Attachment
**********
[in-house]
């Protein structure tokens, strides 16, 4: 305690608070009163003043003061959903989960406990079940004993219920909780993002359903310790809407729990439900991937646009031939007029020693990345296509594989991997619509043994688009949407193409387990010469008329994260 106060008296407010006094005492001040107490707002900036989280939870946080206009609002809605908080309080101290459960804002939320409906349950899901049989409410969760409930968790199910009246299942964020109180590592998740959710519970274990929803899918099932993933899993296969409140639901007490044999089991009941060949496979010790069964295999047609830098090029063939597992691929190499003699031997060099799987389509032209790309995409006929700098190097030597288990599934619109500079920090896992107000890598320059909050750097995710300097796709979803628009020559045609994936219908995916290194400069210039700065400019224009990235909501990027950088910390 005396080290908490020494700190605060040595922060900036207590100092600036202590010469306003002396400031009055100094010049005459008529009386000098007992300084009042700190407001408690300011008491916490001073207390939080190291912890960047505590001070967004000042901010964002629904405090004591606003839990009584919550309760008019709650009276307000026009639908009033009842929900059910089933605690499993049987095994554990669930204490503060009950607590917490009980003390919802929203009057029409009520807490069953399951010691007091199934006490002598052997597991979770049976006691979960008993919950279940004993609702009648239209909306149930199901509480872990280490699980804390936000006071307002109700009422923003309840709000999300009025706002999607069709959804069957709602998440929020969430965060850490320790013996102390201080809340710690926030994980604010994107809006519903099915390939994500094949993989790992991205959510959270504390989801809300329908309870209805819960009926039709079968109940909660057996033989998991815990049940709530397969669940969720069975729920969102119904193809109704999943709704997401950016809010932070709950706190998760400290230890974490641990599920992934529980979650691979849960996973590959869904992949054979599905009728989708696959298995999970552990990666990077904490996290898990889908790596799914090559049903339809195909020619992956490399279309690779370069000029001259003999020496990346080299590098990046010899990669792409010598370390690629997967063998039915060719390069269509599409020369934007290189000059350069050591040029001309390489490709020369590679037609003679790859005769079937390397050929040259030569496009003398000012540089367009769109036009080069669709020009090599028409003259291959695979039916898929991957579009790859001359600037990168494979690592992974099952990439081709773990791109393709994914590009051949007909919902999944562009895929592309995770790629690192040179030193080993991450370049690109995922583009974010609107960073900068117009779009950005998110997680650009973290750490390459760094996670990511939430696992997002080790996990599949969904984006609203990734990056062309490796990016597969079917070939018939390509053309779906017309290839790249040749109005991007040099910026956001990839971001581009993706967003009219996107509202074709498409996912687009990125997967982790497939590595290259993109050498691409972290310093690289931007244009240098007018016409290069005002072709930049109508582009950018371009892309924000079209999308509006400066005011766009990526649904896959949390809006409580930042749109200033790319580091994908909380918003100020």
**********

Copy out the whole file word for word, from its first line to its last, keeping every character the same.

[in-house]
């Protein structure tokens, strides 16, 4: 305690608070009163003043003061959903989960406990079940004993219920909780993002359903310790809407729990439900991937646009031939007029020693990345296509594989991997619509043994688009949407193409387990010469008329994260 106060008296407010006094005492001040107490707002900036989280939870946080206009609002809605908080309080101290459960804002939320409906349950899901049989409410969760409930968790199910009246299942964020109180590592998740959710519970274990929803899918099932993933899993296969409140639901007490044999089991009941060949496979010790069964295999047609830098090029063939597992691929190499003699031997060099799987389509032209790309995409006929700098190097030597288990599934619109500079920090896992107000890598320059909050750097995710300097796709979803628009020559045609994936219908995916290194400069210039700065400019224009990235909501990027950088910390 005396080290908490020494700190605060040595922060900036207590100092600036202590010469306003002396400031009055100094010049005459008529009386000098007992300084009042700190407001408690300011008491916490001073207390939080190291912890960047505590001070967004000042901010964002629904405090004591606003839990009584919550309760008019709650009276307000026009639908009033009842929900059910089933605690499993049987095994554990669930204490503060009950607590917490009980003390919802929203009057029409009520807490069953399951010691007091199934006490002598052997597991979770049976006691979960008993919950279940004993609702009648239209909306149930199901509480872990280490699980804390936000006071307002109700009422923003309840709000999300009025706002999607069709959804069957709602998440929020969430965060850490320790013996102390201080809340710690926030994980604010994107809006519903099915390939994500094949993989790992991205959510959270504390989801809300329908309870209805819960009926039709079968109940909660057996033989998991815990049940709530397969669940969720069975729920969102119904193809109704999943709704997401950016809010932070709950706190998760400290230890974490641990599920992934529980979650691979849960996973590959869904992949054979599905009728989708696959298995999970552990990666990077904490996290898990889908790596799914090559049903339809195909020619992956490399279309690779370069000029001259003999020496990346080299590098990046010899990669792409010598370390690629997967063998039915060719390069269509599409020369934007290189000059350069050591040029001309390489490709020369590679037609003679790859005769079937390397050929040259030569496009003398000012540089367009769109036009080069669709020009090599028409003259291959695979039916898929991957579009790859001359600037990168494979690592992974099952990439081709773990791109393709994914590009051949007909919902999944562009895929592309995770790629690192040179030193080993991450370049690109995922583009974010609107960073900068117009779009950005998110997680650009973290750490390459760094996670990511939430696992997002080790996990599949969904984006609203990734990056062309490796990016597969079917070939018939390509053309779906017309290839790249040749109005991007040099910026956001990839971001581009993706967003009219996107509202074709498409996912687009990125997967982790497939590595290259993109050498691409972290310093690289931007244009240098007018016409290069005002072709930049109508582009950018371009892309924000079209999308509006400066005011766009990526649904896959949390809006409580930042749109200033790319580091994908909380918003100020």